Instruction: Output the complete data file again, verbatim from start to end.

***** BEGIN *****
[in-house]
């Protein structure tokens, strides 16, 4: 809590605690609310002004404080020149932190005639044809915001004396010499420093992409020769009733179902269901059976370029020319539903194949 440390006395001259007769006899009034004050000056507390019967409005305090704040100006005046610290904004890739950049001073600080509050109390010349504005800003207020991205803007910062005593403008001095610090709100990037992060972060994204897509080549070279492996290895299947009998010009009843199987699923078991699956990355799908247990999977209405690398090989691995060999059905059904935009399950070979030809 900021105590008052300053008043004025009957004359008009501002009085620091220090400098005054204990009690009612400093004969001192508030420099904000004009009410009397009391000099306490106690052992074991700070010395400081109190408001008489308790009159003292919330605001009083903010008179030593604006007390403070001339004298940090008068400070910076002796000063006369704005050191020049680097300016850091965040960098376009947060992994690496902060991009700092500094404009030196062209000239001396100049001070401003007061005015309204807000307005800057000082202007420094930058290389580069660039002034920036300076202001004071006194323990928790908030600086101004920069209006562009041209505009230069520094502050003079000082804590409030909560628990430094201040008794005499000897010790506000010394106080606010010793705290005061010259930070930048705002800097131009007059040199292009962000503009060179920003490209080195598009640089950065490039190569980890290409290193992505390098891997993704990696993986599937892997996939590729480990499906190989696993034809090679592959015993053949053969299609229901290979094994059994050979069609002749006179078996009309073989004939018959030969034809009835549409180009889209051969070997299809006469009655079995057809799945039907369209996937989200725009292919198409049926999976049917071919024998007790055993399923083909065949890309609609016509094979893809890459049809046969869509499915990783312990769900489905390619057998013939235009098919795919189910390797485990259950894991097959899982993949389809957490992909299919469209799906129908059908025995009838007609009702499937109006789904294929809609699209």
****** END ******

[in-house]
């Protein structure tokens, strides 16, 4: 809590605690609310002004404080020149932190005639044809915001004396010499420093992409020769009733179902269901059976370029020319539903194949 440390006395001259007769006899009034004050000056507390019967409005305090704040100006005046610290904004890739950049001073600080509050109390010349504005800003207020991205803007910062005593403008001095610090709100990037992060972060994204897509080549070279492996290895299947009998010009009843199987699923078991699956990355799908247990999977209405690398090989691995060999059905059904935009399950070979030809 900021105590008052300053008043004025009957004359008009501002009085620091220090400098005054204990009690009612400093004969001192508030420099904000004009009410009397009391000099306490106690052992074991700070010395400081109190408001008489308790009159003292919330605001009083903010008179030593604006007390403070001339004298940090008068400070910076002796000063006369704005050191020049680097300016850091965040960098376009947060992994690496902060991009700092500094404009030196062209000239001396100049001070401003007061005015309204807000307005800057000082202007420094930058290389580069660039002034920036300076202001004071006194323990928790908030600086101004920069209006562009041209505009230069520094502050003079000082804590409030909560628990430094201040008794005499000897010790506000010394106080606010010793705290005061010259930070930048705002800097131009007059040199292009962000503009060179920003490209080195598009640089950065490039190569980890290409290193992505390098891997993704990696993986599937892997996939590729480990499906190989696993034809090679592959015993053949053969299609229901290979094994059994050979069609002749006179078996009309073989004939018959030969034809009835549409180009889209051969070997299809006469009655079995057809799945039907369209996937989200725009292919198409049926999976049917071919024998007790055993399923083909065949890309609609016509094979893809890459049809046969869509499915990783312990769900489905390619057998013939235009098919795919189910390797485990259950894991097959899982993949389809957490992909299919469209799906129908059908025995009838007609009702499937109006789904294929809609699209």